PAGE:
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Mark Pearl

 

Today I thought I would start the second semester of my UNISA studies, and after some psyching up I eventually pulled out the study guidelines and made a study schedule. By chance my Contemporary Concepts course is due first, thus this post.

Any ramblings and blog posts associated with the UNISA COS 2144 tag should be considered study notes for my lectures...

Chapter 1

Chapter 1 consists of 14 subsections, 9 of which are language applicable, and the other 5 possibly ramblings to fill material. The 9 sections that seemed to be worth reading covered the following…

  1. Input & Output
  2. Identifiers, Types and Literals
  3. C++ Simple Types
  4. C++ Standard Library Strings
  5. Streams
  6. The Keyword const
  7. Pointers & Memory Access
  8. const* and *const
  9. Reference Variables

These are fairly basic principles, but to refresh my memory of the basics covered in the book on C++ (which I typically conveniently forget as soon as is possible) I have outlined them below…

Input & Output

#include <iostream> allows us to make basic predefined input & output stream objects which are

  • cin – standard input
  • cout – standard output
  • cerr – standard error

I haven’t used cerr before but it describes it as another output stream to the console screen that flushes more often and is normally used for error messages.

Since I have been looking into the forward pipe in F#, I did find it interesting that the syntax for cout/cin uses a shortcut.

e.g.

cout << “Test Output “;

is really shortened code for

cout.operator<<(“Test Output”);

Identifiers, Types, and Literals

Identifiers

  • Identifiers are names that are used in C++ programs for functions, parameters, variables, constants classes, and types.
  • An identifier cannot be a reserved keyword.
  • There is no specified limit to the length of the identifier (but certain C++ implementations restrict it to 31 characters)

Literals

  • A literal is a constant value that appears somewhere in a program.
  • Every literal has a type
  • e.g. of a literal – 5 would be a literal meaning an integer literal.

Types

  • There are several simple types supported in C++, they include Boolean, Character, Integer, Floats & Pointers
  • There is also a type that signifies the absence of type information called “void”.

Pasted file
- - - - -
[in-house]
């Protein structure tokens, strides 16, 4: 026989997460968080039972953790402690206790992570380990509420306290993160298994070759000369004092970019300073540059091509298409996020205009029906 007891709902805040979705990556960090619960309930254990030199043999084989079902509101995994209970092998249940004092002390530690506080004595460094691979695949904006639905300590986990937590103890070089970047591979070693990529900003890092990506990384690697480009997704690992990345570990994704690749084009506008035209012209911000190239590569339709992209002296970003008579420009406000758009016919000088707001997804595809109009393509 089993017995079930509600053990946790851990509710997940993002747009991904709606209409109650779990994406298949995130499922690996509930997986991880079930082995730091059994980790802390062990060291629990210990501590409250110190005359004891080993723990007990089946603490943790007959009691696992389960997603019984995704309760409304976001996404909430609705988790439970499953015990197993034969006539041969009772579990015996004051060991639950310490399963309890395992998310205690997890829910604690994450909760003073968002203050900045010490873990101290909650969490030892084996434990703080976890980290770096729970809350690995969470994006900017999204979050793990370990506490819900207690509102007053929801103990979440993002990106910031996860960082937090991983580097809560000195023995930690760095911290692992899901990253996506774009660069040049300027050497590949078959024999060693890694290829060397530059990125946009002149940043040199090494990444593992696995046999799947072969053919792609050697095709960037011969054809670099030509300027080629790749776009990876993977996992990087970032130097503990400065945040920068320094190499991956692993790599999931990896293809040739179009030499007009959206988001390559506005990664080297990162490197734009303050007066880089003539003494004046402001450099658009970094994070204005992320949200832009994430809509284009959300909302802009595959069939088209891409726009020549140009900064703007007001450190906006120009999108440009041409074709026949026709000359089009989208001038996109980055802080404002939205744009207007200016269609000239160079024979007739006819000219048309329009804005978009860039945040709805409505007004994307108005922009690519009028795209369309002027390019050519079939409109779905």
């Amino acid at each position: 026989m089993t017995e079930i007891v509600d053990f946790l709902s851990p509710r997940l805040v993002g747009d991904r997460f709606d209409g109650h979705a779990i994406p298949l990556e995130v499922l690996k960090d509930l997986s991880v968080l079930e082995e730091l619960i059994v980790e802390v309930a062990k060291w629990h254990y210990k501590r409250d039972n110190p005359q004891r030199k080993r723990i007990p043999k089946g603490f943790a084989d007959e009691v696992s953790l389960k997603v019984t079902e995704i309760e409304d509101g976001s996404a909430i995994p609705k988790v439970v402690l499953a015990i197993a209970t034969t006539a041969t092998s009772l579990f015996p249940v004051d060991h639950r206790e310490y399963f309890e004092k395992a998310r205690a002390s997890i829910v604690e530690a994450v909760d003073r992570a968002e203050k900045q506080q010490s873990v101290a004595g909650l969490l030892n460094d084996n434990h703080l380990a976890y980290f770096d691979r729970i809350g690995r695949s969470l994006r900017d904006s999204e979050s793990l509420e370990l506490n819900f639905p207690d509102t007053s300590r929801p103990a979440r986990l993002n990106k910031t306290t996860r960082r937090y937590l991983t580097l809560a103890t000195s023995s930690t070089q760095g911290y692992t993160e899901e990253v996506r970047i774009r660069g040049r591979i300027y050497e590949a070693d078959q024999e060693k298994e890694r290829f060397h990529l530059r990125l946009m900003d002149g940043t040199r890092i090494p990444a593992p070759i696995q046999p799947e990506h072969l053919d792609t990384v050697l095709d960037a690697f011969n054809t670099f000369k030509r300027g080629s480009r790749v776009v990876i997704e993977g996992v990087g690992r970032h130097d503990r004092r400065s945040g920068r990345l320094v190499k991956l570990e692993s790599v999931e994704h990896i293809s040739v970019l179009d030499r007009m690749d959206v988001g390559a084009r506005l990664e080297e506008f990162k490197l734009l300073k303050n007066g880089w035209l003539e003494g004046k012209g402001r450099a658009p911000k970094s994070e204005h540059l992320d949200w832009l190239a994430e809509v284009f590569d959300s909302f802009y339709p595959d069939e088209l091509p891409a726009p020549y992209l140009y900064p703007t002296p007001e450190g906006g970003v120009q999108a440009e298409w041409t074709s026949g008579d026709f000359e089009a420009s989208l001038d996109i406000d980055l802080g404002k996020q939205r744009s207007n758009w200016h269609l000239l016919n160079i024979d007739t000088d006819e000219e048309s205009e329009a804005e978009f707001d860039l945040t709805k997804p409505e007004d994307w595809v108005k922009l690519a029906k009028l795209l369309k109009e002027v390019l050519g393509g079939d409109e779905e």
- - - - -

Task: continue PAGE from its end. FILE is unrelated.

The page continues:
• There is a special operator called the sizeof() that returns the number of chars that a given expression requires for storage.
  • All pointers are the same size using the sizeof() method regardless of their type.

C++ Standard Library Strings

STL strings have many disadvantages when compared to QStrings (quoted by the author), but are easy to use and have a similar public interface that includes many functions to construct and modify strings.

Stream

Streams are object used for reading and writing. The STL defines <iostream>, while Qt defines <QTextStream> for equivalent functionality.

Flush and endl are additional manipulators that can be added to an output stream to change the way the output data is formatted, or to an input stream to change the way the input data is interpreted.

Areas where streams are useful include reading from or writing to…

  • files
  • network connections
  • strings

The Keyword const

Declaring an entity to be “const” tells the compiler to make it “read only”.

Compilers can take advantage of an object being readonly.

Pointers & Memory Access

C++ distinguishes itself from many other programming languages by permitting direct access to memory through the use of pointers.

  • A variable is an object with a name recognized by the compiler.
  • A object is a chunk of memory that can hold data (in a very general simplified sense).
  • The unary “&” operator also known as the address of operator when applied to any object returns the memory address of that object.
  • An object that holds the memory address of another object is called a pointer.
  • A pointer to a simple type uses exactly the same memory as a pointer to a large data type.
  • The unary “*” operator, also known as the dereference operator, when applied to a non-null pointer returns the object at the address stored by the pointer.

The operators new and delete allow dynamic allocation of memory at runtime.

  • The new operator allocates storage from the memory heap and returns a pointer to the newly allocated object.
  • The delete operator releases dynamically allocated memory and returns it to the memory heap.

const* and *const

?

Reference Variables

A reference provides a mechanism for assigning an alternative name to an lvalue. References are useful for avoiding copies when a copy is costly or unnecessary, for example, when passing a very large object as a parameter to a function.

The ampersand “&” following the type indicates that the identifier is a reference.

e.g.

int a = 10;

int& ra = a;

Posted on Saturday, July 3, 2010 5:11 PM UNISA COS 2144 Programming Contemporary Concepts | Back to top


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